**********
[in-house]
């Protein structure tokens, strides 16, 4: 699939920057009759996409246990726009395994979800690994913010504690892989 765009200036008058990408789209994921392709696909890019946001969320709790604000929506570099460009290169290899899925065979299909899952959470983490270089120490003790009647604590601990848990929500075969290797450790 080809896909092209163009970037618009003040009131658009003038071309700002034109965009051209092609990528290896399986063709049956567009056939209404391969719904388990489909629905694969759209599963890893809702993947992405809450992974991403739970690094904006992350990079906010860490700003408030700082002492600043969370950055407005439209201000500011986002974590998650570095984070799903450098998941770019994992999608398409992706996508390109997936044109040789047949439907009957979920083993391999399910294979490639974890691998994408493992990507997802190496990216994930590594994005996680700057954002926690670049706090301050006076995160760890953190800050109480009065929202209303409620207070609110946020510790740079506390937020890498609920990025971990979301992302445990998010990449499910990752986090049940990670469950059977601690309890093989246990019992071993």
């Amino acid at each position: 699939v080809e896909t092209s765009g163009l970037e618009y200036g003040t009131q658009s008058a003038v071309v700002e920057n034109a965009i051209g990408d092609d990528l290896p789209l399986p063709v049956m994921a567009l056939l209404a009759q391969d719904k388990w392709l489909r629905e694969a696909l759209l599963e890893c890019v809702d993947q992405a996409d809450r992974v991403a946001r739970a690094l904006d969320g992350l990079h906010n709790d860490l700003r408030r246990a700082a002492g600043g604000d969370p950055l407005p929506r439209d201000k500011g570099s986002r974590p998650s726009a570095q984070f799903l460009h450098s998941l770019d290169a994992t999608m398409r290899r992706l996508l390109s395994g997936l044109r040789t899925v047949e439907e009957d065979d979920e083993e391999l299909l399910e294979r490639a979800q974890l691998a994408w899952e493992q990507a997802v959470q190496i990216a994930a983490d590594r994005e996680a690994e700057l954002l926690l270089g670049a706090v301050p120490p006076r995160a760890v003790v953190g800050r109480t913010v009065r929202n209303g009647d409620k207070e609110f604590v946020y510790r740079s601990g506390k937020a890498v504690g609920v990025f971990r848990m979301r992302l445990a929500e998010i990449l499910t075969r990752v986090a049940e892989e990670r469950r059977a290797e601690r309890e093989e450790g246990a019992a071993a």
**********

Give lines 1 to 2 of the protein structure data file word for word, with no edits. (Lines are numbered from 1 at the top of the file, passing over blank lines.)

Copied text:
[in-house]
């Protein structure tokens, strides 16, 4: 699939920057009759996409246990726009395994979800690994913010504690892989 765009200036008058990408789209994921392709696909890019946001969320709790604000929506570099460009290169290899899925065979299909899952959470983490270089120490003790009647604590601990848990929500075969290797450790 080809896909092209163009970037618009003040009131658009003038071309700002034109965009051209092609990528290896399986063709049956567009056939209404391969719904388990489909629905694969759209599963890893809702993947992405809450992974991403739970690094904006992350990079906010860490700003408030700082002492600043969370950055407005439209201000500011986002974590998650570095984070799903450098998941770019994992999608398409992706996508390109997936044109040789047949439907009957979920083993391999399910294979490639974890691998994408493992990507997802190496990216994930590594994005996680700057954002926690670049706090301050006076995160760890953190800050109480009065929202209303409620207070609110946020510790740079506390937020890498609920990025971990979301992302445990998010990449499910990752986090049940990670469950059977601690309890093989246990019992071993």